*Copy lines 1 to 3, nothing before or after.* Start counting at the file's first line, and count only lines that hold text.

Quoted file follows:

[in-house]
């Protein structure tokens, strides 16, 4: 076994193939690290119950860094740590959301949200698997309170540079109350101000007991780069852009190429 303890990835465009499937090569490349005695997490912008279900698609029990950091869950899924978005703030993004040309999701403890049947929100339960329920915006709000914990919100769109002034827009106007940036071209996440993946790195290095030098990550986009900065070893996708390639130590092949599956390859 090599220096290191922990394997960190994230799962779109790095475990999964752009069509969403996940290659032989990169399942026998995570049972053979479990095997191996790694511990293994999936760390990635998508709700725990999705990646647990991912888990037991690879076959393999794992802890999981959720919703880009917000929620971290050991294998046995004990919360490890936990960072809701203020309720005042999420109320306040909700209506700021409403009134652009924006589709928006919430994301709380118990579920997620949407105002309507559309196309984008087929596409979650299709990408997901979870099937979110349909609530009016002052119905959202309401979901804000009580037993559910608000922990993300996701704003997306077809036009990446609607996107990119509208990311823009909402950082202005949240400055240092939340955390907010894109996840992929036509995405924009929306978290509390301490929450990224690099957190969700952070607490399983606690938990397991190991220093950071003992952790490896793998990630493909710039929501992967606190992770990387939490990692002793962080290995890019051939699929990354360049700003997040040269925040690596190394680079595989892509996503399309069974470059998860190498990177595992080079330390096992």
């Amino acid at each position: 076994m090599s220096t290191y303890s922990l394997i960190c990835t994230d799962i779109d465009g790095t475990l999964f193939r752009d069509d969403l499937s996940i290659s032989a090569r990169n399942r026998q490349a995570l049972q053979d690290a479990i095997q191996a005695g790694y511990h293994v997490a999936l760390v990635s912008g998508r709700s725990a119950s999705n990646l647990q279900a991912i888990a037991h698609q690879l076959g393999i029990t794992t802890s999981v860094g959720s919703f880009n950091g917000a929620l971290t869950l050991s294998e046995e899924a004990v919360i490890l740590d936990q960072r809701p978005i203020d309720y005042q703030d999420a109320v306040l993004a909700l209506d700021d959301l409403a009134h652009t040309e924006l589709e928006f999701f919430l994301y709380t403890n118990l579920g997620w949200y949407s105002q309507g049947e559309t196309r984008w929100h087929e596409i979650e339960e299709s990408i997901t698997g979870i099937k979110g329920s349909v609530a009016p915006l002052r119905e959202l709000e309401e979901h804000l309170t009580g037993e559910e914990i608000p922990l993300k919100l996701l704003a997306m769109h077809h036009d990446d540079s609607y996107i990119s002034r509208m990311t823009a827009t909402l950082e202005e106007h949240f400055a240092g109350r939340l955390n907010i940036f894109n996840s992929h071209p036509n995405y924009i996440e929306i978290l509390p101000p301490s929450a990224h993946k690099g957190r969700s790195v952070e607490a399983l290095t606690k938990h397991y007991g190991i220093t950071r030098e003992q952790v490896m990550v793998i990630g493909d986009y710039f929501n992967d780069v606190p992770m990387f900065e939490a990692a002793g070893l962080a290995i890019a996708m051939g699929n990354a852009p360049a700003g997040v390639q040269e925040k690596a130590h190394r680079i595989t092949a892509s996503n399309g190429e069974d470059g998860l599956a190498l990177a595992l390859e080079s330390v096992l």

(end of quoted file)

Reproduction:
[in-house]
């Protein structure tokens, strides 16, 4: 076994193939690290119950860094740590959301949200698997309170540079109350101000007991780069852009190429 303890990835465009499937090569490349005695997490912008279900698609029990950091869950899924978005703030993004040309999701403890049947929100339960329920915006709000914990919100769109002034827009106007940036071209996440993946790195290095030098990550986009900065070893996708390639130590092949599956390859 090599220096290191922990394997960190994230799962779109790095475990999964752009069509969403996940290659032989990169399942026998995570049972053979479990095997191996790694511990293994999936760390990635998508709700725990999705990646647990991912888990037991690879076959393999794992802890999981959720919703880009917000929620971290050991294998046995004990919360490890936990960072809701203020309720005042999420109320306040909700209506700021409403009134652009924006589709928006919430994301709380118990579920997620949407105002309507559309196309984008087929596409979650299709990408997901979870099937979110349909609530009016002052119905959202309401979901804000009580037993559910608000922990993300996701704003997306077809036009990446609607996107990119509208990311823009909402950082202005949240400055240092939340955390907010894109996840992929036509995405924009929306978290509390301490929450990224690099957190969700952070607490399983606690938990397991190991220093950071003992952790490896793998990630493909710039929501992967606190992770990387939490990692002793962080290995890019051939699929990354360049700003997040040269925040690596190394680079595989892509996503399309069974470059998860190498990177595992080079330390096992």
């Amino acid at each position: 076994m090599s220096t290191y303890s922990l394997i960190c990835t994230d799962i779109d465009g790095t475990l999964f193939r752009d069509d969403l499937s996940i290659s032989a090569r990169n399942r026998q490349a995570l049972q053979d690290a479990i095997q191996a005695g790694y511990h293994v997490a999936l760390v990635s912008g998508r709700s725990a119950s999705n990646l647990q279900a991912i888990a037991h698609q690879l076959g393999i029990t794992t802890s999981v860094g959720s919703f880009n950091g917000a929620l971290t869950l050991s294998e046995e899924a004990v919360i490890l740590d936990q960072r809701p978005i203020d309720y005042q703030d999420a109320v306040l993004a909700l209506d700021d959301l409403a009134h652009t040309e924006l589709e928006f999701f919430l994301y709380t403890n118990l579920g997620w949200y949407s105002q309507g049947e559309t196309r984008w929100h087929e596409i979650e339960e299709s990408i997901t698997g979870i099937k979110g329920s349909v609530a009016p915006l002052r119905e959202l709000e309401e979901h804000l309170t009580g037993e559910e914990i608000p922990l993300k919100l996701l704003a997306m769109h077809h036009d990446d540079s609607y996107i990119s002034r509208m990311t823009a827009t909402l950082e202005e106007h949240f400055a240092g109350r939340l955390n907010i940036f894109n996840s992929h071209p036509n995405y924009i996440e929306i978290l509390p101000p301490s929450a990224h993946k690099g957190r969700s790195v952070e607490a399983l290095t606690k938990h397991y007991g190991i220093t950071r030098e003992q952790v490896m990550v793998i990630g493909d986009y710039f929501n992967d780069v606190p992770m990387f900065e939490a990692a002793g070893l962080a290995i890019a996708m051939g699929n990354a852009p360049a700003g997040v390639q040269e925040k690596a130590h190394r680079i595989t092949a892509s996503n399309g190429e069974d470059g998860l599956a190498l990177a595992l390859e080079s330390v096992l």